Discoverability and books

“Discoverability” is one of the newer buzzwords in the book publishing industry. Maybe you’ve heard it a few times by now. Hearing it and understanding it are two different things, however.

As Thad McIlroy (quoted above) explains in his brief article, “Findability, Discoverability, and Marketing,” the difference between “finding” and “discovering” a book is that with finding, you’re looking for something specific — you know what you’re looking for. Discoverability is what happens when you’re looking, but not for something specific. Because of that, discoverability might bring with it more of a sense of delight than “finding” offers.

For example, I’m always looking for books that help authors solve a problem. Always. It’s one reason I’m on author and consultant Kristen Eckstein’s mailing list — who knows what resource I might learn about from her? Last Friday, I received an e-mail from her that offered one of her short e-books free on Kindle that day only. I immediately downloaded her Author’s Quick Guide to Creating a Killer Non-Fiction Book Title because I had discovered something useful for me — something I hadn’t been specifically looking for but knew I wanted when I saw it. That’s discoverability.

I shared the link and offer with my social networks, too, hoping that others would experience that “Yes!” that can accompany discoverability.

Get discovered

You want your books to be discoverable, too. Ideas for doing that include:

  • Go where your readers are. Maybe they’re on Goodreads.com, maybe they aren’t. Maybe they use Twitter, maybe they don’t. You have to know your target audience to get in front of it.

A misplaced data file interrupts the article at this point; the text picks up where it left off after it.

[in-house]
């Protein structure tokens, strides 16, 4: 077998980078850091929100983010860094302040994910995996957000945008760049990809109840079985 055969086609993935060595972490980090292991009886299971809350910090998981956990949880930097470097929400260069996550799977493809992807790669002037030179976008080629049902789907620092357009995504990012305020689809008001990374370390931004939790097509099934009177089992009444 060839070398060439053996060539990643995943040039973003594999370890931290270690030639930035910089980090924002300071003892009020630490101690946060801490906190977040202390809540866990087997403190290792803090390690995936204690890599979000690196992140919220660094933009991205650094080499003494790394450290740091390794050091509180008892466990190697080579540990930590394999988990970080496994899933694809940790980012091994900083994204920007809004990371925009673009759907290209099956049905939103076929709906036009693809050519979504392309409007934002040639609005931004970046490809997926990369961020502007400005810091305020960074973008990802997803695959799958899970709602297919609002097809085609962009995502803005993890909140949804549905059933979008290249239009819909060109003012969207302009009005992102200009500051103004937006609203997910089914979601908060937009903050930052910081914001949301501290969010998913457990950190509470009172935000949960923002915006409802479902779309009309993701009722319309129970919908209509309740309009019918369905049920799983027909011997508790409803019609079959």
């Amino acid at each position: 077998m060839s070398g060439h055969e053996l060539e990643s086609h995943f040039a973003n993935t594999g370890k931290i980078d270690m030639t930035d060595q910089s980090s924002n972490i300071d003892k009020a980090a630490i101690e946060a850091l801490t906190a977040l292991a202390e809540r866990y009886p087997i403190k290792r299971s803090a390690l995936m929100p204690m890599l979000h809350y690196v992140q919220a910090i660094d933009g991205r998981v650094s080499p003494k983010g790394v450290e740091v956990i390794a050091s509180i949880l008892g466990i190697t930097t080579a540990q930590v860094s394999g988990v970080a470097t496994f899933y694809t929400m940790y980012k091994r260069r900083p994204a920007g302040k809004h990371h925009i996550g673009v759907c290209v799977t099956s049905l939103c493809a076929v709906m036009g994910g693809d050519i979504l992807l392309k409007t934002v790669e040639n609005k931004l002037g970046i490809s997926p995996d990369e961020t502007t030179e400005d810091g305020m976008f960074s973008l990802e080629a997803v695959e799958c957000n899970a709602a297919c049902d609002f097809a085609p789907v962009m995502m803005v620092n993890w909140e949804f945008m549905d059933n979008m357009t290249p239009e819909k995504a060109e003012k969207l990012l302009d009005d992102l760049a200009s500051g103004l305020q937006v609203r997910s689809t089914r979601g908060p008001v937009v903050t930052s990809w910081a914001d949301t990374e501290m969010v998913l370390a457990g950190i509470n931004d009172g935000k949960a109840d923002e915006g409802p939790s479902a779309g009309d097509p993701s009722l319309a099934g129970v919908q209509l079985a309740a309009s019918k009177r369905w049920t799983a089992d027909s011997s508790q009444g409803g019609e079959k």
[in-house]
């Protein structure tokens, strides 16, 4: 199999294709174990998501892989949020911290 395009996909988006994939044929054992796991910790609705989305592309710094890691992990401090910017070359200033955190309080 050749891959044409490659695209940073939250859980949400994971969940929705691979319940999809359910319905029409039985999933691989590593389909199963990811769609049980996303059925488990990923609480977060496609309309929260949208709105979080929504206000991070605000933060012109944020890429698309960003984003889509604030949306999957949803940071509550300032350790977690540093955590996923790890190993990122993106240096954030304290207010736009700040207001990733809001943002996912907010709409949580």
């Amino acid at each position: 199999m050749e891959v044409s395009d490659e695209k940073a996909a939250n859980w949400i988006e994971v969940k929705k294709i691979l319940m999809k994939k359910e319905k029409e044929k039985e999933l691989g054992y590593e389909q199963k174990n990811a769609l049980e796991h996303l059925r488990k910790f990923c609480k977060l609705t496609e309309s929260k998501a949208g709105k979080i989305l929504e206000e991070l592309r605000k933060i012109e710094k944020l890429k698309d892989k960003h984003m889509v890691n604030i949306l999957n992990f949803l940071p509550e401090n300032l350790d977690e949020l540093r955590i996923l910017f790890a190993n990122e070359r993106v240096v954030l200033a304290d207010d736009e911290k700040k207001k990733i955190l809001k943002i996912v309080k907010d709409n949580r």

• Talk to your readers about how they discover the books they end up buying and reading, then act on what you learn.
  • Figure out who influences your target audience and get copies of your books into their hands so they can become your evangelists.
  • Offer promotions with discounts, as Eckstein did, or special bonus material with a purchase. Host contests to get people interested and engaged.
  • Build a strong, solid author platform that helps you and your books get found when people are looking for what you write. Eckstein’s mailing list is part of her platform.

What are you doing to make sure your book gets discovered?

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  1. Thank you for your advice, I am having trouble getting my book discovered. Gideon’s Loop is a science fiction adventure that has a great rating on Amazon and great reviews as well but all I get is people who want to take your money and run with no results and they won’t return your emails, for instance pageonelit.com say that they will represent your book for 50 dollars at the BEA CONFERENCE. They said they received the money and the book and would get back to me with some questions but I haven’t heard from them since, any advice to get my book discovered, thank you for your time and have a great day!

    1. Terry, there’s so much you can do on your own without spending a penny, but I do hope you get that BEA issue resolved.


  2. I revel in the joy of discovering a new book or report that will help me achieve something I didn’t set out to do. I also want to help my authors build book buzz, so I shall return!

  3. G’day Sandra,

    I wouldn’t be at all surprised to have this question considered inane, but HOW do you actually track down where your potential readers are?

    1. Greg, first you identify your target audience — who is most likely to buy your book? — and then you spend some time online researching that demographic to learn more about them. You can get lots of info on who uses which social media networks, you can learn if they read newspapers or listen to online radio (for example: http://ow.ly/w7kfq), what blogs they like to read, etc. You can also interview people you know who read books in your genre to learn more about their habits and interests. It takes effort, but you need to do the work to really know and find your audience.


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